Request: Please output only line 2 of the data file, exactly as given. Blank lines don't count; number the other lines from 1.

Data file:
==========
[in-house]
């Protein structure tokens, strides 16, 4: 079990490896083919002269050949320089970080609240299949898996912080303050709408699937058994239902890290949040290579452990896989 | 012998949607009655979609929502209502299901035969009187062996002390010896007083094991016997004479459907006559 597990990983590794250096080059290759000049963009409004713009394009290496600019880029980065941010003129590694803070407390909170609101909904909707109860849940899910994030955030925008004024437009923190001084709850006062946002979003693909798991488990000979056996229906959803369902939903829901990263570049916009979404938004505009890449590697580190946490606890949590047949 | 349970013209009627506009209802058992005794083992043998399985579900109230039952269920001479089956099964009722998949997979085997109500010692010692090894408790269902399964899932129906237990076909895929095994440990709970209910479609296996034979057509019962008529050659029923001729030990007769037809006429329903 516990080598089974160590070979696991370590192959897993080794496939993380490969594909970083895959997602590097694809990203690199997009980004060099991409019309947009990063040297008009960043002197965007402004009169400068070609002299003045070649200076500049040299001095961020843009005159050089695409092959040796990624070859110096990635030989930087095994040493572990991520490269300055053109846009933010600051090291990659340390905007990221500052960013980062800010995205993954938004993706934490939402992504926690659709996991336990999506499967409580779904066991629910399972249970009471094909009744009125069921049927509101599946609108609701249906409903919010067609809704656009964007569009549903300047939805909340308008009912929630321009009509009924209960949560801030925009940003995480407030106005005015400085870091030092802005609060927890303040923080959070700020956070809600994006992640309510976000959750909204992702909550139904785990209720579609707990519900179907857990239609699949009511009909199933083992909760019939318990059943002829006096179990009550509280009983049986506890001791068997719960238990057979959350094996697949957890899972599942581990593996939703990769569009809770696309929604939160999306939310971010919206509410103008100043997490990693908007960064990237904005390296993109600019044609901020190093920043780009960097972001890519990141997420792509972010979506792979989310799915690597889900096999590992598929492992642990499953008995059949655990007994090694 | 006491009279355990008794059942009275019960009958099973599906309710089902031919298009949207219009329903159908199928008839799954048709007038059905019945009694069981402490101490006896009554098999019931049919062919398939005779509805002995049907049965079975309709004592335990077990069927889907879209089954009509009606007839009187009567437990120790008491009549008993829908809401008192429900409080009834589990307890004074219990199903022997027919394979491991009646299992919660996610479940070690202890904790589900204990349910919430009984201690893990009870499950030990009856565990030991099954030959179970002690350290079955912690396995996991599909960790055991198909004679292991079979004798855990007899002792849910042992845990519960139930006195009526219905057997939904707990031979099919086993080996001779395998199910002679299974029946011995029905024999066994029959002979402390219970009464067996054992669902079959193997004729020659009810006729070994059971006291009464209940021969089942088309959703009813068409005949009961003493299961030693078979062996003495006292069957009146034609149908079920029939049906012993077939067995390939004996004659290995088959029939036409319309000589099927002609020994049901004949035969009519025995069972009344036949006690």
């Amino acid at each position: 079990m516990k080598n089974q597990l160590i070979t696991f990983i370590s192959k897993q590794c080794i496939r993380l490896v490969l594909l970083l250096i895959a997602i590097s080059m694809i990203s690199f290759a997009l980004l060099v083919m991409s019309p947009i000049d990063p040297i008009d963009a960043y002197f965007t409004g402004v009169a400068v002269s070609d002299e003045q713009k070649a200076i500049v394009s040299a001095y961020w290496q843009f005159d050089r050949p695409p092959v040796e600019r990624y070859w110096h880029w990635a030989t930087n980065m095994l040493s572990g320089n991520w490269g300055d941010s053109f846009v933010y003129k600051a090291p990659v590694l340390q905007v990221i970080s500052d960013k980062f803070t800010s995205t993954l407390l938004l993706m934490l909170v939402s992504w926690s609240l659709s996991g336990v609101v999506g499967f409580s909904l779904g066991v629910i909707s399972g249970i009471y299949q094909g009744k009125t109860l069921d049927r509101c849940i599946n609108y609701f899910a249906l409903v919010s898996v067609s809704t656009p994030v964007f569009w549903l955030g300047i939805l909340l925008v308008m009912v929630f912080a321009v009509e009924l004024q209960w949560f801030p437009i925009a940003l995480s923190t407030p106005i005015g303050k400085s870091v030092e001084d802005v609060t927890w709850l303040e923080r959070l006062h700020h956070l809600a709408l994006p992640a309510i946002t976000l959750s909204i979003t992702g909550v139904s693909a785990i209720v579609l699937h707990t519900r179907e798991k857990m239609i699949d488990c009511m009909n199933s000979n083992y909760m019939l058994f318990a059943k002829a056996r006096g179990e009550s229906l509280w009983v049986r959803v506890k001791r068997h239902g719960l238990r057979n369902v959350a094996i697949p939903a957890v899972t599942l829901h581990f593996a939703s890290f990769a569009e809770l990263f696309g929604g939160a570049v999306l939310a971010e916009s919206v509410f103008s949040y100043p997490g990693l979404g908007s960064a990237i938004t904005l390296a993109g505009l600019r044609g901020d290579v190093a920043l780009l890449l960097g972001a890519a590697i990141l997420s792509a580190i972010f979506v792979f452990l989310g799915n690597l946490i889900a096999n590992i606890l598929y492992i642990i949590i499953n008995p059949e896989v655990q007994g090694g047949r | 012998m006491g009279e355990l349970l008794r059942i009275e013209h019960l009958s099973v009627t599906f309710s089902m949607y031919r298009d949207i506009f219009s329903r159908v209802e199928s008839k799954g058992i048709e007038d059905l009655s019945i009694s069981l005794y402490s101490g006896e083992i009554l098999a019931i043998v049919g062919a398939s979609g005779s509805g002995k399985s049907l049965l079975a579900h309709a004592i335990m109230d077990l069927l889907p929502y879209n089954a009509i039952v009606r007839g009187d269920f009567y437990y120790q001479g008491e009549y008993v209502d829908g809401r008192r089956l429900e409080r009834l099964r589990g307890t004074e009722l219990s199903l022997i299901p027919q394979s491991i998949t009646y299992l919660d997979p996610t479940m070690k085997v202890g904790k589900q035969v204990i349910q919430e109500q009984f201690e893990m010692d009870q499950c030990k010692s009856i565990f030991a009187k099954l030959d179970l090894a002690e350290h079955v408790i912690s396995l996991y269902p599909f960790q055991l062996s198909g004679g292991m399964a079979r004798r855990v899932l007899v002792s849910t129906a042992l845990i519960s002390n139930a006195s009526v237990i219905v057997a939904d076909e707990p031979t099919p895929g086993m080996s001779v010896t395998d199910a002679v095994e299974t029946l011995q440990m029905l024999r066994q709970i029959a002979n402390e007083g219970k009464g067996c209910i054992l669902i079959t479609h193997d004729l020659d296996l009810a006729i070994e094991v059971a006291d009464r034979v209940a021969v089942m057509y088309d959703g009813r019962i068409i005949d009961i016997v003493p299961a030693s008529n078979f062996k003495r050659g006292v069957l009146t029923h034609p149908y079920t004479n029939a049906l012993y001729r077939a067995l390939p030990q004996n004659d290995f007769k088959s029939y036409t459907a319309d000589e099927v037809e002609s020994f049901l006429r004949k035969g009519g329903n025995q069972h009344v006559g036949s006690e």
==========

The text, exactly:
């Protein structure tokens, strides 16, 4: 079990490896083919002269050949320089970080609240299949898996912080303050709408699937058994239902890290949040290579452990896989 | 012998949607009655979609929502209502299901035969009187062996002390010896007083094991016997004479459907006559 597990990983590794250096080059290759000049963009409004713009394009290496600019880029980065941010003129590694803070407390909170609101909904909707109860849940899910994030955030925008004024437009923190001084709850006062946002979003693909798991488990000979056996229906959803369902939903829901990263570049916009979404938004505009890449590697580190946490606890949590047949 | 349970013209009627506009209802058992005794083992043998399985579900109230039952269920001479089956099964009722998949997979085997109500010692010692090894408790269902399964899932129906237990076909895929095994440990709970209910479609296996034979057509019962008529050659029923001729030990007769037809006429329903 516990080598089974160590070979696991370590192959897993080794496939993380490969594909970083895959997602590097694809990203690199997009980004060099991409019309947009990063040297008009960043002197965007402004009169400068070609002299003045070649200076500049040299001095961020843009005159050089695409092959040796990624070859110096990635030989930087095994040493572990991520490269300055053109846009933010600051090291990659340390905007990221500052960013980062800010995205993954938004993706934490939402992504926690659709996991336990999506499967409580779904066991629910399972249970009471094909009744009125069921049927509101599946609108609701249906409903919010067609809704656009964007569009549903300047939805909340308008009912929630321009009509009924209960949560801030925009940003995480407030106005005015400085870091030092802005609060927890303040923080959070700020956070809600994006992640309510976000959750909204992702909550139904785990209720579609707990519900179907857990239609699949009511009909199933083992909760019939318990059943002829006096179990009550509280009983049986506890001791068997719960238990057979959350094996697949957890899972599942581990593996939703990769569009809770696309929604939160999306939310971010919206509410103008100043997490990693908007960064990237904005390296993109600019044609901020190093920043780009960097972001890519990141997420792509972010979506792979989310799915690597889900096999590992598929492992642990499953008995059949655990007994090694 | 006491009279355990008794059942009275019960009958099973599906309710089902031919298009949207219009329903159908199928008839799954048709007038059905019945009694069981402490101490006896009554098999019931049919062919398939005779509805002995049907049965079975309709004592335990077990069927889907879209089954009509009606007839009187009567437990120790008491009549008993829908809401008192429900409080009834589990307890004074219990199903022997027919394979491991009646299992919660996610479940070690202890904790589900204990349910919430009984201690893990009870499950030990009856565990030991099954030959179970002690350290079955912690396995996991599909960790055991198909004679292991079979004798855990007899002792849910042992845990519960139930006195009526219905057997939904707990031979099919086993080996001779395998199910002679299974029946011995029905024999066994029959002979402390219970009464067996054992669902079959193997004729020659009810006729070994059971006291009464209940021969089942088309959703009813068409005949009961003493299961030693078979062996003495006292069957009146034609149908079920029939049906012993077939067995390939004996004659290995088959029939036409319309000589099927002609020994049901004949035969009519025995069972009344036949006690």